Akhtari Bai Faizabadi (October 7, 1914 – October 30, 1974) was a legendary Indian singer of Ghazal, Dadra, and Thumri known by the sobriquet Mallika-e-Ghazal (Queen of Ghazals). She also acted in a few Hindi movies in the thirties. She was honoured with the Sangeet Natak Akademi Award for vocal music, and Padma Bhushan (posthumously) by the Government of India.
- People don't want to listen to an imitation. If they want to listen to my style, they will go and buy my records.
- In Quotations by 60 Greatest Indians. Dhirubhai Ambani Institute of Information and Communication Technology.
About Begum AkhtarEdit
- The much loved classical diva of 20th century India Akhtaribai Faizabadi, or Begum Akhtar was the last of the great female singers from the courtesan (tawaif) community.
- In New Release: Begum Akhtar: Love’s Own Voice. Hindustan Times (31 August 2009). Retrieved on 2 January 2014.
- As a tawaif, she was trained to charm the system and subvert narrow patriarchal practices by means of highly sophisticated seduction. At another level, she was a hapless victim, constantly tormented by the twists and turns of her own destiny. She braved on regardless, driven by a deep inner quest to pursue love in its purest form, as an end in itself; be it in music or in life.
- In "New Release: Begum Akhtar: Love’s Own Voice".
- ...singing sensation in the Indian subcontinent, feted by the cognoscenti and the commoner alike.
- Begum Akhtar's life perhaps mirrors an image where we too may briefly perceive ourselves and question the veracity of our own lives.
- In "Ae Mohabbat--: Reminiscing Begum Akhtar".
- Akhtar was gripped by constant melancholia. “Ya Allah, ab kya hoga?” was her constant refrain through her life that made her pour her heart and soul into couplets like “Mere Humnafas, Mere Humnawa, Mujhe Dost Ban ke Daga Na De, Mujhe Zindagi ki Dua Na De”.
- In Tribute to Begum. Telegraph India (19 October 19 2008). Retrieved on 2 January 2014.
- Today it's a challenge for me to sing with her portrait looking at me. Begum Akhtar's voice was a blessing and would touch the hearts of all.
- By Dhanashree Pandit Rai in "Shaam-e-ghazal in memory of singer Begum Akhtar". Times of India. 28 June 2013. Retrieved on 2 January 2014.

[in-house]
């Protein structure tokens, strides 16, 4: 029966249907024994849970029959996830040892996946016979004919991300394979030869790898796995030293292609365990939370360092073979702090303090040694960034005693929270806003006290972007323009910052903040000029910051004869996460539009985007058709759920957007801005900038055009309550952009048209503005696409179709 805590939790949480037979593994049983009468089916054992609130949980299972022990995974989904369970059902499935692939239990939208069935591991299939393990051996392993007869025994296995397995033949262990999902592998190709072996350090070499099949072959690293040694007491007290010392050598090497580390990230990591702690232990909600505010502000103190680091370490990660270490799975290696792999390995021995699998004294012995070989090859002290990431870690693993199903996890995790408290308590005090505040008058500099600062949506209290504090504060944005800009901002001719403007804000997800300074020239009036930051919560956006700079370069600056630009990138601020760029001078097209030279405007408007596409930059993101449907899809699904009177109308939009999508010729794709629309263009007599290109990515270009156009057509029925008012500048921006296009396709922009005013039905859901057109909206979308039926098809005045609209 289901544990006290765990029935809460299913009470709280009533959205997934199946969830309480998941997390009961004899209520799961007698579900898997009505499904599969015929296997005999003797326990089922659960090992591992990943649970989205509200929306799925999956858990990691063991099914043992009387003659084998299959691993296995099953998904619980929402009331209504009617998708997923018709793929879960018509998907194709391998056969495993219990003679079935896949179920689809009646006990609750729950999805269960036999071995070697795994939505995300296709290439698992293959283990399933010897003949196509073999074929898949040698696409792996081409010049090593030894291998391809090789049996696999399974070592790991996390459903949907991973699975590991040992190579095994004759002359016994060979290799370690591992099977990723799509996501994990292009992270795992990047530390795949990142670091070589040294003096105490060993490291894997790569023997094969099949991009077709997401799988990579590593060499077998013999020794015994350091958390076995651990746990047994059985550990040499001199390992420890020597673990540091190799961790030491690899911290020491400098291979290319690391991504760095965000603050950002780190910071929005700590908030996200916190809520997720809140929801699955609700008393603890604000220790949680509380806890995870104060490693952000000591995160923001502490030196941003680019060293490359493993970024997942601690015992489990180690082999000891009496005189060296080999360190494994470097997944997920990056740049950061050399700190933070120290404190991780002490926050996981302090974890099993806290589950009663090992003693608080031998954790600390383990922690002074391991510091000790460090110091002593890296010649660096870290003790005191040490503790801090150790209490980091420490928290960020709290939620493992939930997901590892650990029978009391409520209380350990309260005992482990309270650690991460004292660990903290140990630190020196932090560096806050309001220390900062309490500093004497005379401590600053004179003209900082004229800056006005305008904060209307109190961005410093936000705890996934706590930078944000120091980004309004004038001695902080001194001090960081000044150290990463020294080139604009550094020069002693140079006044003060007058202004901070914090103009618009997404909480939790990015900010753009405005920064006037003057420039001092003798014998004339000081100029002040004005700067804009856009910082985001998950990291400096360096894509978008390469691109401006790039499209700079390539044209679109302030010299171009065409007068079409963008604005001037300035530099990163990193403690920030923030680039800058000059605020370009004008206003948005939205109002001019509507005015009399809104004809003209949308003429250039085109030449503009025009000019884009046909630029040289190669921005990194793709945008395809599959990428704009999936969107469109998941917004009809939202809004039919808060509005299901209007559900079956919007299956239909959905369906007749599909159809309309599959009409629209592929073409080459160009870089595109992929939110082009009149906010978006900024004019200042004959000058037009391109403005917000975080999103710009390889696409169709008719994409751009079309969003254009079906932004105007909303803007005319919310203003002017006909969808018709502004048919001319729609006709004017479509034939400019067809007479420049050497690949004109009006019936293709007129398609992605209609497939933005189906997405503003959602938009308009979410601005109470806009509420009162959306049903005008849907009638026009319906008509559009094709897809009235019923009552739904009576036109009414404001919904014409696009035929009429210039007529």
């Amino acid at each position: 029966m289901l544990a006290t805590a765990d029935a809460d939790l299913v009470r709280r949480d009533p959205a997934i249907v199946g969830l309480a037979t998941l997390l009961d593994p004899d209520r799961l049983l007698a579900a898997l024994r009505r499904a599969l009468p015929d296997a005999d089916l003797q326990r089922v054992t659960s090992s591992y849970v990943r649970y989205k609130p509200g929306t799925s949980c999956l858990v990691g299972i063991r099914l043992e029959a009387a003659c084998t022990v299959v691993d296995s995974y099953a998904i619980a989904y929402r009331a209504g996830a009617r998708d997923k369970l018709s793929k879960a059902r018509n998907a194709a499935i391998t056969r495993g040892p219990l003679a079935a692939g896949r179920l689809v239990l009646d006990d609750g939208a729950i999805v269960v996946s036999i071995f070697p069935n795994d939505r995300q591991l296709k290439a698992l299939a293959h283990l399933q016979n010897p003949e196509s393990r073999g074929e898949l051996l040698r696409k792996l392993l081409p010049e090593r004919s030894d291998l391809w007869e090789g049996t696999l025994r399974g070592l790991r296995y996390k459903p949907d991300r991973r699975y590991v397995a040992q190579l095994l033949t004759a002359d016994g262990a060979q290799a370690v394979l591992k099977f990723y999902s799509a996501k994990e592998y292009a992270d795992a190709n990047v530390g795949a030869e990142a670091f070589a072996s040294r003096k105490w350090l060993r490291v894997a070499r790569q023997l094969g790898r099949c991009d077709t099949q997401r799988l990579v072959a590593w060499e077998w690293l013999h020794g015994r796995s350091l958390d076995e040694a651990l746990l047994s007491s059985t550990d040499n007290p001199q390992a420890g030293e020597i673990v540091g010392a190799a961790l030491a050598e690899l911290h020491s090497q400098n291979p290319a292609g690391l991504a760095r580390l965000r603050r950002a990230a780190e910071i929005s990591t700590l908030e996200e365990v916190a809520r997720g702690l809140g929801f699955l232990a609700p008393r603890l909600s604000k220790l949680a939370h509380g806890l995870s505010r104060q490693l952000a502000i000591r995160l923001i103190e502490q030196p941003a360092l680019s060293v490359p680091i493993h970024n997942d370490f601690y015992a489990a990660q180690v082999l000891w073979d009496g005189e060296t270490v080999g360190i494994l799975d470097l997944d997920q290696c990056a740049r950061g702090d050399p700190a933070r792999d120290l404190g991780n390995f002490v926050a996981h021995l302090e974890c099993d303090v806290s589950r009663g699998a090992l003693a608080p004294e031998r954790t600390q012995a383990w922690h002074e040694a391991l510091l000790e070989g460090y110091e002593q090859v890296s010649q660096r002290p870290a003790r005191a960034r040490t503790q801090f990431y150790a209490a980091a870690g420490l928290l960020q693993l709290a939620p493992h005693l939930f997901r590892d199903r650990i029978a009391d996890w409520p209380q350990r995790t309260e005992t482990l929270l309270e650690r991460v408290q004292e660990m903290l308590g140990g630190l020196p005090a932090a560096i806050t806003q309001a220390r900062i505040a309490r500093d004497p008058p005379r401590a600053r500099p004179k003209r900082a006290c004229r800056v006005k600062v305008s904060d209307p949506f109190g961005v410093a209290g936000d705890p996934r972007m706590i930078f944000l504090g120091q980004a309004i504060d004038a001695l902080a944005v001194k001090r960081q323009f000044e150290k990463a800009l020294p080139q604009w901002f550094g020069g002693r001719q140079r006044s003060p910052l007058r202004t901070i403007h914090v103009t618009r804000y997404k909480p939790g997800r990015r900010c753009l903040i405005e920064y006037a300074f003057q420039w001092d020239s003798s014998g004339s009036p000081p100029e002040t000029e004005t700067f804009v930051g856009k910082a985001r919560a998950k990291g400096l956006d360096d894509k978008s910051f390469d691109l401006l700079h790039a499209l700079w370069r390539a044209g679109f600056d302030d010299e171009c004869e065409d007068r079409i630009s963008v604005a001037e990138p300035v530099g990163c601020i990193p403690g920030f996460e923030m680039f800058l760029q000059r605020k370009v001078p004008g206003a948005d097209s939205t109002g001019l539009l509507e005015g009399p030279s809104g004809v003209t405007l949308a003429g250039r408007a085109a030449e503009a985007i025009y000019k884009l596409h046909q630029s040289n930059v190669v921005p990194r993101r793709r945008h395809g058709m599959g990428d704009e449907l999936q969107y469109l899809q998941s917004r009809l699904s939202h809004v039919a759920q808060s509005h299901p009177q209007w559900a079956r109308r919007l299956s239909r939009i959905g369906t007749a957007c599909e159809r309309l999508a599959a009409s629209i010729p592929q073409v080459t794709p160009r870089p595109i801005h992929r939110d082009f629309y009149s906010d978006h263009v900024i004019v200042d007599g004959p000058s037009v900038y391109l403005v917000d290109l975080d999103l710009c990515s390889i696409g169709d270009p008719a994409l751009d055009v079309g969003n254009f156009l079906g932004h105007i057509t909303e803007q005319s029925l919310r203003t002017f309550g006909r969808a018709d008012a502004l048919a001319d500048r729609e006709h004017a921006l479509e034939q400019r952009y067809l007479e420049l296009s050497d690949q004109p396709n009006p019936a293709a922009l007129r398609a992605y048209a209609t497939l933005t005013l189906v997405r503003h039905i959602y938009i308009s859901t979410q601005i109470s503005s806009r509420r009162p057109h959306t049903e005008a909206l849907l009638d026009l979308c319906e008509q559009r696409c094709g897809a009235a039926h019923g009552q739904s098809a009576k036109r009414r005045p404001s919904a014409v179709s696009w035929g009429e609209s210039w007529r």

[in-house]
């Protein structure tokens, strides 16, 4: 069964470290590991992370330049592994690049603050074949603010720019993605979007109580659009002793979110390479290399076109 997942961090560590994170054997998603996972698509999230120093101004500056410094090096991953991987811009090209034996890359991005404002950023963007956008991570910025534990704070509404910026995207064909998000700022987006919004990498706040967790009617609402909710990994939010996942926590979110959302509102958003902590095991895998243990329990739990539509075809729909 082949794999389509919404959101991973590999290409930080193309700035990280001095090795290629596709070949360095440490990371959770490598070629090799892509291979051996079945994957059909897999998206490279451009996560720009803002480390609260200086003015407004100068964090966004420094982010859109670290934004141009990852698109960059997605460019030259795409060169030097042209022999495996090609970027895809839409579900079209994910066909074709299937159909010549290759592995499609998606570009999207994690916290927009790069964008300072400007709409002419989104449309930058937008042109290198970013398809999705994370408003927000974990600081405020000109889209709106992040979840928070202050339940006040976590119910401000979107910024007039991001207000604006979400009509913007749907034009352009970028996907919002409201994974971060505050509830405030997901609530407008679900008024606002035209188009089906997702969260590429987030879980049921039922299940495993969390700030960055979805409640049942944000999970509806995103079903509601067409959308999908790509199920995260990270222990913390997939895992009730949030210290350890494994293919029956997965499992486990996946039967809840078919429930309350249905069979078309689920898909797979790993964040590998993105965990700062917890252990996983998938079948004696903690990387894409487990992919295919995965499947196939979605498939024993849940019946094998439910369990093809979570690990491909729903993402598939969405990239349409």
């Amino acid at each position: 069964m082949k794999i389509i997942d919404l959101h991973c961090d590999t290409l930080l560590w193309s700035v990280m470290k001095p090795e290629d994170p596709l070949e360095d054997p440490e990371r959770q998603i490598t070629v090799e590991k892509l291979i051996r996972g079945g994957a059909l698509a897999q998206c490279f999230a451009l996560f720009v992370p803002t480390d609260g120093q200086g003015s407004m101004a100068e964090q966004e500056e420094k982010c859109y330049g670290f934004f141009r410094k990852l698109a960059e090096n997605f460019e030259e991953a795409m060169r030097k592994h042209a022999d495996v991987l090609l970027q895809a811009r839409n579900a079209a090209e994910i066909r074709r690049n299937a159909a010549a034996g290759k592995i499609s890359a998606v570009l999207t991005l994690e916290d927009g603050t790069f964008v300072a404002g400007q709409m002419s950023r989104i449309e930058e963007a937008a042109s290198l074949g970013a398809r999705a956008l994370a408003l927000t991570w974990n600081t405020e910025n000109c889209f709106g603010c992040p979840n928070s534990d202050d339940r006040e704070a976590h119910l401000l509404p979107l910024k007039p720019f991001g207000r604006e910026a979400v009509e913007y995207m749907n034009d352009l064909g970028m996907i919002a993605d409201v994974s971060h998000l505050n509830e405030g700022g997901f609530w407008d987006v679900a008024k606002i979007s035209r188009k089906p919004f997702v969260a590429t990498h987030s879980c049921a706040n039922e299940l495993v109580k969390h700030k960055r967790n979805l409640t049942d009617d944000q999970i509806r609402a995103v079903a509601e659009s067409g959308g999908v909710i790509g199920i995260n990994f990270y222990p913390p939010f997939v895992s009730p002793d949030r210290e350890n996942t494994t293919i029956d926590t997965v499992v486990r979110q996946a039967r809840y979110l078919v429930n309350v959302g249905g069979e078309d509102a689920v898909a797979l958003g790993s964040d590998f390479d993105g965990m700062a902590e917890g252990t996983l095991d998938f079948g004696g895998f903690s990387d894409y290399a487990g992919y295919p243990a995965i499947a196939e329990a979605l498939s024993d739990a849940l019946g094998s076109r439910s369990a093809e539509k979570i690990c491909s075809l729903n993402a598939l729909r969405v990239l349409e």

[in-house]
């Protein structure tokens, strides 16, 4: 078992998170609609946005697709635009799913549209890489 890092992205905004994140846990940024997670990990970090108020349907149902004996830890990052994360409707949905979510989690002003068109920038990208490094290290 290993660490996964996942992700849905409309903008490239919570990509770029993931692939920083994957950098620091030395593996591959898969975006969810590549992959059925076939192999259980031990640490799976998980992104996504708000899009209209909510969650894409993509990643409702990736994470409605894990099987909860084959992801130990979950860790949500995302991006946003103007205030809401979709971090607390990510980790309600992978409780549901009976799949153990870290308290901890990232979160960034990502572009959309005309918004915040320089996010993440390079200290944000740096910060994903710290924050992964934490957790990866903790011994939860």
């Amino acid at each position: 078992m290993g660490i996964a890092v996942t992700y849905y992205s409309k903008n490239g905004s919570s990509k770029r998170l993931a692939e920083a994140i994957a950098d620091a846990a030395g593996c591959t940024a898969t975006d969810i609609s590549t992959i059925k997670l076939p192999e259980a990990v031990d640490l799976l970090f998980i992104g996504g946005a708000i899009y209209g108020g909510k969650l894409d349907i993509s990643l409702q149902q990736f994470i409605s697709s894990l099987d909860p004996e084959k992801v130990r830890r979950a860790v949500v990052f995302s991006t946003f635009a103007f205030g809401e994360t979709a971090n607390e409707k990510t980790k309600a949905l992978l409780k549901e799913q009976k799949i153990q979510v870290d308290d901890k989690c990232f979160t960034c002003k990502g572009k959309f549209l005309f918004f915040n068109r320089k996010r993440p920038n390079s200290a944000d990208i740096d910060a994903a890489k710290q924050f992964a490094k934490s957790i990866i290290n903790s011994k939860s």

- We live in an age where people are constantly trying to find remedies for pain, instead of learning how to sublimate it into divine music, the way Begum Akhtar did. For, the mercurial diva from Lucknow sang the poetry of Ghalib and many others in a manner that would make even pain seem desirable.
- By Namita Devidayal in "Pain gave the singer her song". Times of India. 10 October 2009. Retrieved on 2 January 2014.
- A striking example [Poetry and Music] is Begum Akhtar who used sounds borrowed from language with such amazing skill. In her utterance the flowing lines of the vowel became graceful arches, and the hard consonants, supporting pillars. The edifice is then animated by vast range of hard, soft, nasal, throaty, sibilant and breathy sounds which became an integral part of her musical calligraphy. She is commonly thought of a ghazal singer,...
What a lifeEdit
By Rita Ganguly on AkhtarWhat a life. Livemint and The Wallstreet Journal (7 November 2008).
- Begum Akhtar is a classic example of how personal tragedy is often that differentiating edge between a great performer and a truly exceptional one.
- ...her taseer (soulful sound) was the result of years of loneliness, pain, suppression and silence.
- Akhtar was a master of what Brecht called the alienation effect; she had the ability to sing the saddest song with a bright smile.
- the early trauma of Begum Akhtar’s life resulted in the singer being consumed by melancholy. She always felt a deep vacuum in her life and lived in constant fear of “Ya Allah, ab kya hoga?” (Oh god, what next?).
- Her forte was not necessarily the audibility of her music, for she had a defective area where her voice cracked at a high-pitch, with a limited one-octave range, but she turned it into her virtue for she knew how to mould her voice.
Begum Akhtar the Undisputed Malika of GhazalsEdit
"Begum Akhtar the Undisputed Malika of Ghazals". New Age Islam. 28 September 2012. Retrieved on 2 January 2014.
- She had lovers and, if the secret must be out, she drank. What else accounts for the naughtiness of her eyes? Like so many tawaifs (geishas, courtesans) there were ups and downs in her childhood, the father leaving the mother and so on, but she was blessed with the divine gift and her art transcended the various accidents of her life. In the end all else was forgotten. Only the legend and the accomplishment survive.
- I stumbled across a concert performance of the Begum singing Faiz Ahmed Faiz’s “Aaye kuch abr kuch sharab aaye, uss ke baad aaye jo azaab aaye” and I have been in a trance ever since.
- But Begum Akhtar who had trained long and hard under various Ustads is I think, and forgive the opinion of a rank amateur, in point of classical technique the more consummate artist.
- Bonnie G. Smith (2008). The Oxford Encyclopedia of Women in World History: 4 Volume Set. Oxford University Press. pp. 94–. ISBN 978-0-19-514890-9.
- M. L. Ahuja (2006). Eminent Indians : Musicians. Rupa & Company. pp. 20–. ISBN 978-81-291-1015-2.